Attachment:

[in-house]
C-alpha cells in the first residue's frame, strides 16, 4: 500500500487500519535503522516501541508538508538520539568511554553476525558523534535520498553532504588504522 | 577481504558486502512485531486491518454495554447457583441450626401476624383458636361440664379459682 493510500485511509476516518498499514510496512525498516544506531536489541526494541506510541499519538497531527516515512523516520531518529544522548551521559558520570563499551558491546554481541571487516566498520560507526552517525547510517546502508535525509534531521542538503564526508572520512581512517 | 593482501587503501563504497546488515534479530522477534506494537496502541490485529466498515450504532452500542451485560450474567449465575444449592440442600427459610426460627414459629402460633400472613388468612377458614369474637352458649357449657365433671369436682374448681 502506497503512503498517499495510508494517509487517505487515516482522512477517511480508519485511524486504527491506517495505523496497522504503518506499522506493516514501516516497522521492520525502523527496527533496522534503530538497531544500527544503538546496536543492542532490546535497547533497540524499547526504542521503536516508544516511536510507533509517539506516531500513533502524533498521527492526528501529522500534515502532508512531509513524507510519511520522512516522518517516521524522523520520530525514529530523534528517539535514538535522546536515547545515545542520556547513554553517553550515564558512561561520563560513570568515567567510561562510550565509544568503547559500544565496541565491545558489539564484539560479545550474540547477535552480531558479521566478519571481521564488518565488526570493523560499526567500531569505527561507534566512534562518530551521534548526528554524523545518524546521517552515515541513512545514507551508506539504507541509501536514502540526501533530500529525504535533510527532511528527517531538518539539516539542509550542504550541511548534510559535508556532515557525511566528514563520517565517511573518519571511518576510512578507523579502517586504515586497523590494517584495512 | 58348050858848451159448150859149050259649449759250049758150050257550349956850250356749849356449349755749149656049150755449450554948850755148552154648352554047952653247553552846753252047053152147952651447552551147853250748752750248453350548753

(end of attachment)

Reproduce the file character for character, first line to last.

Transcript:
[in-house]
C-alpha cells in the first residue's frame, strides 16, 4: 500500500487500519535503522516501541508538508538520539568511554553476525558523534535520498553532504588504522 | 577481504558486502512485531486491518454495554447457583441450626401476624383458636361440664379459682 493510500485511509476516518498499514510496512525498516544506531536489541526494541506510541499519538497531527516515512523516520531518529544522548551521559558520570563499551558491546554481541571487516566498520560507526552517525547510517546502508535525509534531521542538503564526508572520512581512517 | 593482501587503501563504497546488515534479530522477534506494537496502541490485529466498515450504532452500542451485560450474567449465575444449592440442600427459610426460627414459629402460633400472613388468612377458614369474637352458649357449657365433671369436682374448681 502506497503512503498517499495510508494517509487517505487515516482522512477517511480508519485511524486504527491506517495505523496497522504503518506499522506493516514501516516497522521492520525502523527496527533496522534503530538497531544500527544503538546496536543492542532490546535497547533497540524499547526504542521503536516508544516511536510507533509517539506516531500513533502524533498521527492526528501529522500534515502532508512531509513524507510519511520522512516522518517516521524522523520520530525514529530523534528517539535514538535522546536515547545515545542520556547513554553517553550515564558512561561520563560513570568515567567510561562510550565509544568503547559500544565496541565491545558489539564484539560479545550474540547477535552480531558479521566478519571481521564488518565488526570493523560499526567500531569505527561507534566512534562518530551521534548526528554524523545518524546521517552515515541513512545514507551508506539504507541509501536514502540526501533530500529525504535533510527532511528527517531538518539539516539542509550542504550541511548534510559535508556532515557525511566528514563520517565517511573518519571511518576510512578507523579502517586504515586497523590494517584495512 | 58348050858848451159448150859149050259649449759250049758150050257550349956850250356749849356449349755749149656049150755449450554948850755148552154648352554047952653247553552846753252047053152147952651447552551147853250748752750248453350548753